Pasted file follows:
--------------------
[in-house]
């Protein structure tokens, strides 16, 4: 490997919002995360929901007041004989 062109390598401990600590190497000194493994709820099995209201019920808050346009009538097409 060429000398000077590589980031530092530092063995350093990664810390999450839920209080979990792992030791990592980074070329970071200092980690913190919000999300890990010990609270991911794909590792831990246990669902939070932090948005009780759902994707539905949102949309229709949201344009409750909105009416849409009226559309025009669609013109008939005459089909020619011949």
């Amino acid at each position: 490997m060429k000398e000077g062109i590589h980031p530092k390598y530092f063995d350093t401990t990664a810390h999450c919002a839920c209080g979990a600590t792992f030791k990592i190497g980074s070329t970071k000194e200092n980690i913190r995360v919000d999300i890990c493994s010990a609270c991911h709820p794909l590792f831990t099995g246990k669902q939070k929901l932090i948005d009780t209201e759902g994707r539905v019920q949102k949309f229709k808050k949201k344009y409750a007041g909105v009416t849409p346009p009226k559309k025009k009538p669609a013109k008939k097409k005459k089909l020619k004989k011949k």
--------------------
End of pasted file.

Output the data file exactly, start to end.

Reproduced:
[in-house]
């Protein structure tokens, strides 16, 4: 490997919002995360929901007041004989 062109390598401990600590190497000194493994709820099995209201019920808050346009009538097409 060429000398000077590589980031530092530092063995350093990664810390999450839920209080979990792992030791990592980074070329970071200092980690913190919000999300890990010990609270991911794909590792831990246990669902939070932090948005009780759902994707539905949102949309229709949201344009409750909105009416849409009226559309025009669609013109008939005459089909020619011949």
């Amino acid at each position: 490997m060429k000398e000077g062109i590589h980031p530092k390598y530092f063995d350093t401990t990664a810390h999450c919002a839920c209080g979990a600590t792992f030791k990592i190497g980074s070329t970071k000194e200092n980690i913190r995360v919000d999300i890990c493994s010990a609270c991911h709820p794909l590792f831990t099995g246990k669902q939070k929901l932090i948005d009780t209201e759902g994707r539905v019920q949102k949309f229709k808050k949201k344009y409750a007041g909105v009416t849409p346009p009226k559309k025009k009538p669609a013109k008939k097409k005459k089909l020619k004989k011949k």